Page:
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Power BI: Merge and Append Queries

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Power BI’s merging and appending operations allow you to join data from multiple tables. 

The choice between the merge and append queries depends upon the type of concatenation you want to carry out based on your requirement.

  • When you have one or more columns that you’d like to add to another query, then you use merge the queries option.
  • When you have additional rows of data that you’d like to add to an existing query, you append the query.

Merge operations:

  • Merge operations join multiple datasets or tables horizontally based on standard criteria (common column) between the tables.
  • This means that data is added to the matching rows in the base or first table from the second and subsequent tables.
  • If you select the default merge operation, your base or primary table will have the same number of rows at the end of the process as it did at the start, but each row will contain a new column or new columns.
  • However, this will not be the case if you choose a different type of Merge. The default merge operates the same way as a left outer join in SQL.

Let’s consider we have two tables one is the Sales Data, and the other is the Product Data as below:

Sales Data:

Sales Data

Product Data:

            Product Data

Steps to follow for Merging the queries: –

  1. From the left pane of Power Query Editor, select the query (table) into which you want the other query (table) to merge. In this case, it’s Sales Data.
  2. Click on Sales Data Table. Click on Home Tab in the Ribbon Menu.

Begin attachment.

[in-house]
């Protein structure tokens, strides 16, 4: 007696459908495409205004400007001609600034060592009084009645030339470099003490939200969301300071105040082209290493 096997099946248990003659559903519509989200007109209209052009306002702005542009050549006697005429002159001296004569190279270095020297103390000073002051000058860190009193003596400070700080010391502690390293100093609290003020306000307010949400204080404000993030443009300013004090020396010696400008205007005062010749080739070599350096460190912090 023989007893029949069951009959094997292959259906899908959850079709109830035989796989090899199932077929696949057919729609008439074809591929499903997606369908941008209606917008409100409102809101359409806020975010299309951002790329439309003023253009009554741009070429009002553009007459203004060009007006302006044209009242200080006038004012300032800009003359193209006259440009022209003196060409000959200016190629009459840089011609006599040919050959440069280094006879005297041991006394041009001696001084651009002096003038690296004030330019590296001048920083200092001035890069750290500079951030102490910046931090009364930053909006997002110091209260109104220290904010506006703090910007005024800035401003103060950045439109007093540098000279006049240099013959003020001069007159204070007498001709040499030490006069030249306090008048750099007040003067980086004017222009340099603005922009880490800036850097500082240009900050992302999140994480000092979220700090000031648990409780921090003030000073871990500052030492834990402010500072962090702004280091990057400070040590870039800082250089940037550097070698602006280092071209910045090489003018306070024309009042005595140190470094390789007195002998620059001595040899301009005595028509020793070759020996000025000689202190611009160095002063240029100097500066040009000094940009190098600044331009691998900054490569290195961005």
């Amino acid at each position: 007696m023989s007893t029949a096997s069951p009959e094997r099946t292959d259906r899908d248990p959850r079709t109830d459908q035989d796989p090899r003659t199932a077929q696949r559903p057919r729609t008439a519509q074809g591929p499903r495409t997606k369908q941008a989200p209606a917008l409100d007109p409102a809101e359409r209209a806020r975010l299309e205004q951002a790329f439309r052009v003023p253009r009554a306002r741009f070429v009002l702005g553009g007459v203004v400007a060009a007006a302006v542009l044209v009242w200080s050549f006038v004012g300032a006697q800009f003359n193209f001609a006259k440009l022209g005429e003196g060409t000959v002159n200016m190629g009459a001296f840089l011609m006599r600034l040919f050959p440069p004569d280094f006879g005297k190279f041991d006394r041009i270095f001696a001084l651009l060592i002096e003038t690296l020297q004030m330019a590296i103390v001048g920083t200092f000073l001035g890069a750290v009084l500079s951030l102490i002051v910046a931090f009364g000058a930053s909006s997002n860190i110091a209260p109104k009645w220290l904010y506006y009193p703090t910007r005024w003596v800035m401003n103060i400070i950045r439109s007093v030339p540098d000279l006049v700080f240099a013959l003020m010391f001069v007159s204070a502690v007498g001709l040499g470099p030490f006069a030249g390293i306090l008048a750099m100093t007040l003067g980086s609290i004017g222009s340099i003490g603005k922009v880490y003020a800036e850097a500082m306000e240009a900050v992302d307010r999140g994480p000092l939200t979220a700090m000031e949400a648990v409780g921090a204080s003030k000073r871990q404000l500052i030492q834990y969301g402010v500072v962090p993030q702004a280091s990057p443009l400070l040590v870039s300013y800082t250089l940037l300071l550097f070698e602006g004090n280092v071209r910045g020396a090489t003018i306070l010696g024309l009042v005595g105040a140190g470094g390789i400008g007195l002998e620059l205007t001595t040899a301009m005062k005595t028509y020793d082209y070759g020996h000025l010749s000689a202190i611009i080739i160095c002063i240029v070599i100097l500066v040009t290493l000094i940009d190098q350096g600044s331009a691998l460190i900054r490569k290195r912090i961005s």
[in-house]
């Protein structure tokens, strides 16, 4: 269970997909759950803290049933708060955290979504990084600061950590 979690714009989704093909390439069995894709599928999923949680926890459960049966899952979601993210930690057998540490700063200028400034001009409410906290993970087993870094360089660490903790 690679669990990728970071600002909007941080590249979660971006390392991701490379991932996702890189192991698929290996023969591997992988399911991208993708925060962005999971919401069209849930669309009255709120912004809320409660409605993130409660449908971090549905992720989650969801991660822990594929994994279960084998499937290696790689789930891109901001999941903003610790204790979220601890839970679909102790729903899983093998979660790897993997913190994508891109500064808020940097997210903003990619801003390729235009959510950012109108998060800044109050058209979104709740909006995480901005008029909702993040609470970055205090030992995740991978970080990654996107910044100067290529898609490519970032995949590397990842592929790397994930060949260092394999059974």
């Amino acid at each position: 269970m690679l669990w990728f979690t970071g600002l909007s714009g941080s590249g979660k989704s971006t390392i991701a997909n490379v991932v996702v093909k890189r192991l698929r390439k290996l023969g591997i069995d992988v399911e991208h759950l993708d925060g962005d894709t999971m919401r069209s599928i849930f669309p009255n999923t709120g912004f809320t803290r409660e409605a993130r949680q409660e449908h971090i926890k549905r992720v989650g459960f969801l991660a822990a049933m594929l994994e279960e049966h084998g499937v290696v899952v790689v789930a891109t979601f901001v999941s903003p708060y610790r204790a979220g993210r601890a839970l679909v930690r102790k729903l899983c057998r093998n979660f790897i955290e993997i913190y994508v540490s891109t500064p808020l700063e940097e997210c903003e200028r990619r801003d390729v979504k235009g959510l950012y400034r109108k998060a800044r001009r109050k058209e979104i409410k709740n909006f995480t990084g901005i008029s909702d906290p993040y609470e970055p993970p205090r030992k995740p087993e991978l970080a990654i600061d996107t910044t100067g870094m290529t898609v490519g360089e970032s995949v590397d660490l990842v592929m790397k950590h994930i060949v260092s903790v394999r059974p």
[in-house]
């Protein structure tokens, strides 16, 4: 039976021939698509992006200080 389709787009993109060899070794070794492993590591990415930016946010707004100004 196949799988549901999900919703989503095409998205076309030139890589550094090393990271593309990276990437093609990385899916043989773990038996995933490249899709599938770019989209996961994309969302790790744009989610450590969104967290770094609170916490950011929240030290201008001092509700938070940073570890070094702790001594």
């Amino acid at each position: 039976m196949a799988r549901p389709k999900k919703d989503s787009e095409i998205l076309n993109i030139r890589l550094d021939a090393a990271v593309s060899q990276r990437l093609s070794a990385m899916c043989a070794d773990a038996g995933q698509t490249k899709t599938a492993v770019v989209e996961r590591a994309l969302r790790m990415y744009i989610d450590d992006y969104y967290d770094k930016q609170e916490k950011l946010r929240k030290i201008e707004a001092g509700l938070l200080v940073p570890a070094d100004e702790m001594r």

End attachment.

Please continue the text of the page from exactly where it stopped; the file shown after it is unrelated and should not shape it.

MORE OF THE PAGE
3. Click on Merge in the Combine section.
  4. Click on Merge Queries as New.


     A pop-up menu appears.

  1. From the first drop-down menu, select Sales Data and click on Product_Key (common column between Sales and Product table)
  2. From the second drop-down menu, select Product Data and click on Product_Key.
  3. Click OK.

On ‘Merge Queries,’ you will get two options, ‘ Merge Queries’ and ‘Merge Queries as New.’

Merge Queries:

This option is used to merge two tables and does not create a new table.

Merge Queries as New:

This option is required to merge two or more tables and create a new one. You need to click on ‘Merge Queries as New’ to create a new one.

  • On the merge screen, we can select the two tables from the drop-down list and then select the column or columns (we can even select multiple columns to join upon), which will be joined together.
  • In the below example, we are using Product_Key from the Sales Data table and Product_Key from the Product Data table.
  • As you can see in the below image, the Join Kind defaults to a left outer join, meaning all rows from the 1st table (Sales Data) will be joined with the matching rows from the 2nd (Product Data) table.
  • Note that the join finds a match between 1,63,072 of the rows in each table.


There are 6 different types of joins, including right and left outer joins, full outer join, inner join, and left and right anti joins. Anti joins find rows that do not match between the two query datasets.

Joins Type

The result of the Merge is shown below. A new column is added to the Sales Data dataset with a column name matching the 2nd table name, Product Data, in the below example. The data are just listed as “Table,” which can be confusing.


  • To see the related columns on the right-side column of the join, this column needs to be expanded using the double arrow button in the right corner of the column header.
  • Clicking on this button opens a window that allows for selecting specific columns from the second table that should be included in the merged dataset.
  • Checking the use of original column name as prefix can be checked to on or off which prefixes the table name to each column.


  • Expanding the column adds the selected field from the right-side table to the merged dataset.

Fuzzy Match Option:

  • We can expand the reach of the Merge function by using the fuzzy match option.